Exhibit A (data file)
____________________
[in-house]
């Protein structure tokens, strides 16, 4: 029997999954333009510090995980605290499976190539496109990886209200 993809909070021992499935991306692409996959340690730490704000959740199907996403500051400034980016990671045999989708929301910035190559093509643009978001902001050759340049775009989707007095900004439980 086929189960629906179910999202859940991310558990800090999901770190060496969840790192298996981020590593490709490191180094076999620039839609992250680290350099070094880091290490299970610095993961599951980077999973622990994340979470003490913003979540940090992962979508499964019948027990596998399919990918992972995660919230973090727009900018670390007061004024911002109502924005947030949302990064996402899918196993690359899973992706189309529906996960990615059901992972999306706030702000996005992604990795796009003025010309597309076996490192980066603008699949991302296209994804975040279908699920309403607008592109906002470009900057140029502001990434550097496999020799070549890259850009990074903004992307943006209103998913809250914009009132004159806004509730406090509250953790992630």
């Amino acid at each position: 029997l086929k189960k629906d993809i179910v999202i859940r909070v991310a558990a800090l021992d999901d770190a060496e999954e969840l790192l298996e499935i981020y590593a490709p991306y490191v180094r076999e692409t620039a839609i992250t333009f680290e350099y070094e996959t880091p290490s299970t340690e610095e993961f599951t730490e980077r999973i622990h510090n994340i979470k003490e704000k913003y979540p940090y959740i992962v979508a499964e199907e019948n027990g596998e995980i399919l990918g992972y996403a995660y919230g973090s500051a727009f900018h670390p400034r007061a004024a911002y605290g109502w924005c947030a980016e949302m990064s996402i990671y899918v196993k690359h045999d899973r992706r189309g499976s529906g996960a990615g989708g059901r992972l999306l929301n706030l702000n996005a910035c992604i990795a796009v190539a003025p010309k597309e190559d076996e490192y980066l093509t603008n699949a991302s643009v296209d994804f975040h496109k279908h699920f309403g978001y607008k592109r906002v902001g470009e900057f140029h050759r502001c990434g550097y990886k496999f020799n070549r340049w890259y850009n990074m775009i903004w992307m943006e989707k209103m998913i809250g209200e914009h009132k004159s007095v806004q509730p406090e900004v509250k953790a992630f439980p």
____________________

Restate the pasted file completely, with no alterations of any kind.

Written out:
[in-house]
């Protein structure tokens, strides 16, 4: 029997999954333009510090995980605290499976190539496109990886209200 993809909070021992499935991306692409996959340690730490704000959740199907996403500051400034980016990671045999989708929301910035190559093509643009978001902001050759340049775009989707007095900004439980 086929189960629906179910999202859940991310558990800090999901770190060496969840790192298996981020590593490709490191180094076999620039839609992250680290350099070094880091290490299970610095993961599951980077999973622990994340979470003490913003979540940090992962979508499964019948027990596998399919990918992972995660919230973090727009900018670390007061004024911002109502924005947030949302990064996402899918196993690359899973992706189309529906996960990615059901992972999306706030702000996005992604990795796009003025010309597309076996490192980066603008699949991302296209994804975040279908699920309403607008592109906002470009900057140029502001990434550097496999020799070549890259850009990074903004992307943006209103998913809250914009009132004159806004509730406090509250953790992630």
């Amino acid at each position: 029997l086929k189960k629906d993809i179910v999202i859940r909070v991310a558990a800090l021992d999901d770190a060496e999954e969840l790192l298996e499935i981020y590593a490709p991306y490191v180094r076999e692409t620039a839609i992250t333009f680290e350099y070094e996959t880091p290490s299970t340690e610095e993961f599951t730490e980077r999973i622990h510090n994340i979470k003490e704000k913003y979540p940090y959740i992962v979508a499964e199907e019948n027990g596998e995980i399919l990918g992972y996403a995660y919230g973090s500051a727009f900018h670390p400034r007061a004024a911002y605290g109502w924005c947030a980016e949302m990064s996402i990671y899918v196993k690359h045999d899973r992706r189309g499976s529906g996960a990615g989708g059901r992972l999306l929301n706030l702000n996005a910035c992604i990795a796009v190539a003025p010309k597309e190559d076996e490192y980066l093509t603008n699949a991302s643009v296209d994804f975040h496109k279908h699920f309403g978001y607008k592109r906002v902001g470009e900057f140029h050759r502001c990434g550097y990886k496999f020799n070549r340049w890259y850009n990074m775009i903004w992307m943006e989707k209103m998913i809250g209200e914009h009132k004159s007095v806004q509730p406090e900004v509250k953790a992630f439980p």